Genetic Blueprint For Rare, Aggressive Cancerous Tumors of The Appendix Found
Researchers, using next generation DNA sequencing, have identified potentially actionable mutations in cancers of the appendix. The findings can help treat patients with chemotherapy or other targeted agents that work on those mutations.
Not much is known about the molecular biology of two types of appendix tumors, but both lead to pseudomyxoma peritonea (PMP) - a critical condition in which cancerous cells grow uncontrollably along the wall of the abdomen and can crush digestive organs.
Researchers considered around 38 specimens of LAMN and adenocarcinoma tumors from their archives. They looked for shared genetic errors that might be responsible for the abnormal cell growth.
The study is first to make use of a multigene panel in appendiceal cancers to support the use of potential targeted therapies.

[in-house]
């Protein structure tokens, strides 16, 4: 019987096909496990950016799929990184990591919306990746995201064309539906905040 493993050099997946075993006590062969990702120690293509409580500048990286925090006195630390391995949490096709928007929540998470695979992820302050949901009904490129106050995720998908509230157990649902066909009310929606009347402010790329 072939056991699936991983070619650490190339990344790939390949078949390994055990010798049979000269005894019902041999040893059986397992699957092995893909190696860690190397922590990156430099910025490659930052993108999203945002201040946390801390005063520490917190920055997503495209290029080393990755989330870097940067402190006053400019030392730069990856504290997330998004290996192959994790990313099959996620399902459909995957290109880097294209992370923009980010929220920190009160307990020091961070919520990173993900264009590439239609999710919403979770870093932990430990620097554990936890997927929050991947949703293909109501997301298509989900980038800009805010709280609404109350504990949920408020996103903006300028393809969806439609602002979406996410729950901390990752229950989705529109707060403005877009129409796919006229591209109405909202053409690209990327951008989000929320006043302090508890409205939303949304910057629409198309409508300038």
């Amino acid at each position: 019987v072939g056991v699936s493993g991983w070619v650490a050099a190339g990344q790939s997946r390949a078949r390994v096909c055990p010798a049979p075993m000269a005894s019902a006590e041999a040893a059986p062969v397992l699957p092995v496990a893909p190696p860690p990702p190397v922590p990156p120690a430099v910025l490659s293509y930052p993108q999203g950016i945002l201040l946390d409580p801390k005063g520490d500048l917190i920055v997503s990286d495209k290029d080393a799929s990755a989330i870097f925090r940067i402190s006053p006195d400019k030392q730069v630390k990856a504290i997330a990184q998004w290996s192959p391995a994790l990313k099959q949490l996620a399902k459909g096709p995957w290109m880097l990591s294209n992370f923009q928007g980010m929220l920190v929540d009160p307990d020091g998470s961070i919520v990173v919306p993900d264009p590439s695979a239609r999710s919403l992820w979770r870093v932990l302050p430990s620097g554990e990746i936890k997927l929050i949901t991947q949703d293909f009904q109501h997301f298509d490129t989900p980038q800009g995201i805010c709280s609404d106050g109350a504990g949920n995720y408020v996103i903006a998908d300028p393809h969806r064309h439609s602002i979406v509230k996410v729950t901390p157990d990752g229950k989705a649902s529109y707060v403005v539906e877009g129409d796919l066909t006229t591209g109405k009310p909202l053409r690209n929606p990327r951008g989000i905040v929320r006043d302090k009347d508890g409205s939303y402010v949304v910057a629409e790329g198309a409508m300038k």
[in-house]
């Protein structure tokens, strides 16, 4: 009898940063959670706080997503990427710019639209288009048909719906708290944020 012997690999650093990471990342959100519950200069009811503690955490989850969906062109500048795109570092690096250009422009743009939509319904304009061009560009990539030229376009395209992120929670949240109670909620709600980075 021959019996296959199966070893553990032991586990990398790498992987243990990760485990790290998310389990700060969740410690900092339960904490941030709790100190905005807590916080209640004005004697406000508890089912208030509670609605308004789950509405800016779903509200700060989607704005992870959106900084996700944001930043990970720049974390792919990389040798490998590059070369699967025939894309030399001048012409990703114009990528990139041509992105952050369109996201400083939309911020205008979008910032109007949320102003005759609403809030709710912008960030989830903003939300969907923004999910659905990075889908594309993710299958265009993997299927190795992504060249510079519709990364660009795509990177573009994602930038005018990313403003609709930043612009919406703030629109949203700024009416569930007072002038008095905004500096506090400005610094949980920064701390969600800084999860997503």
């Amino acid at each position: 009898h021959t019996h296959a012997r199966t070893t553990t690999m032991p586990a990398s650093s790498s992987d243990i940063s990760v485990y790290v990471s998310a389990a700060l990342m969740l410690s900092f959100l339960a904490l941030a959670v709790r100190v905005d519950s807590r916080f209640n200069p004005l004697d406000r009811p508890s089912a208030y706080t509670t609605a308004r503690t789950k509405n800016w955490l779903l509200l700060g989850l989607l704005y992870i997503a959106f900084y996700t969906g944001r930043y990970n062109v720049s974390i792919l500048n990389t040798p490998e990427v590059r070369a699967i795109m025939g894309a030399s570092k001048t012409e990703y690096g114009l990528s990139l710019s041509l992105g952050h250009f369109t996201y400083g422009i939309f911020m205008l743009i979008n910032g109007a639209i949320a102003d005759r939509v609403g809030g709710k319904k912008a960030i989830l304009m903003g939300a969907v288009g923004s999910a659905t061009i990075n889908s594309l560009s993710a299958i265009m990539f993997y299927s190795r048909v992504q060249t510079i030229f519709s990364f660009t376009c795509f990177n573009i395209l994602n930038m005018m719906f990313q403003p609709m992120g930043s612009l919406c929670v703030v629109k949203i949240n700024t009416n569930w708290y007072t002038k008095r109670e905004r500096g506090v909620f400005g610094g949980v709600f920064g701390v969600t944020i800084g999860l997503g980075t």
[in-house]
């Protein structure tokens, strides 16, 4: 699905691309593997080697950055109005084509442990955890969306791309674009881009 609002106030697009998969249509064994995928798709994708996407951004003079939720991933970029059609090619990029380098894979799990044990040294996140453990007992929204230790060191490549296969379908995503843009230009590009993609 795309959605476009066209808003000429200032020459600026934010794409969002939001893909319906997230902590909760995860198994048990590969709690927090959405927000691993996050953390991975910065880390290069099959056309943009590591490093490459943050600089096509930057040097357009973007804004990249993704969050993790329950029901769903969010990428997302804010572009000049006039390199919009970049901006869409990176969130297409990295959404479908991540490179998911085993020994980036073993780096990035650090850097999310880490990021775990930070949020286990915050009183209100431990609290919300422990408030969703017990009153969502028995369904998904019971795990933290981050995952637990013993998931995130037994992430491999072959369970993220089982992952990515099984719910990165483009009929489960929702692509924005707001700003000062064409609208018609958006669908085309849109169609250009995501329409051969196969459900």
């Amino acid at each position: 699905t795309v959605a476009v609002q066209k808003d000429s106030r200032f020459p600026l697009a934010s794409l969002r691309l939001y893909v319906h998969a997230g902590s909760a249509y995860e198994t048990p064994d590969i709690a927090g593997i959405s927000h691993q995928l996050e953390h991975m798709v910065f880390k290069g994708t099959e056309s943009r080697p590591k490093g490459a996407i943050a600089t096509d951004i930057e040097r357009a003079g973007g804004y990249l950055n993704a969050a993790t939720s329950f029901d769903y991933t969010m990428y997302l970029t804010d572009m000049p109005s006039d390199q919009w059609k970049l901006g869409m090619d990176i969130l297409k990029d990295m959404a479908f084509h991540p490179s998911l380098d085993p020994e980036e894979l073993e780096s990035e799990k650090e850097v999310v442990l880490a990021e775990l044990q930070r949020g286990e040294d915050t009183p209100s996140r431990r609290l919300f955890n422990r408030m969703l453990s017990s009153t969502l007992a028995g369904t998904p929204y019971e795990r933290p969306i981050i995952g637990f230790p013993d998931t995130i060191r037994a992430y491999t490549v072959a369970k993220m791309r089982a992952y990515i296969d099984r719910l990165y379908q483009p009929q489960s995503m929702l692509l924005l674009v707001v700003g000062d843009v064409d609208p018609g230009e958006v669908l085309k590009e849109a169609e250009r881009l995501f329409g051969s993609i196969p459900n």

"We routinely use this molecular profiling approach on all of our lung adenocarcinomas, melanomas, colon cancers, and gliomas," said Gregory Tsongalis, PhD, principal investigator for the study and director of Molecular Pathology at Dartmouth-Hitchcock Norris Cotton Cancer Center, in the press release.
"These findings suggest that tumors of the appendix, although rare and very aggressive, are distinct entities and have subclasses of disease within each category that are different from each other based on their mutation profile," said Tsongalis. "New therapeutic approaches may be able to target those pathways that are mutated in these tumor types."
Researchers said the findings of the study have the potential to change clinical practice if physicians now develop treatment plans to target the identified genetic mutations.
"Our success in the Dartmouth-Hitchcock Medical Center Department of Pathology at the Norris Cotton Cancer Center is attributed to our multidisciplinary approach to these discoveries, which truly allow us to bring scientific findings from the bench to the bedside," added Tsongalis in the press release.
The study has been published in the journal Clinical Chemistry.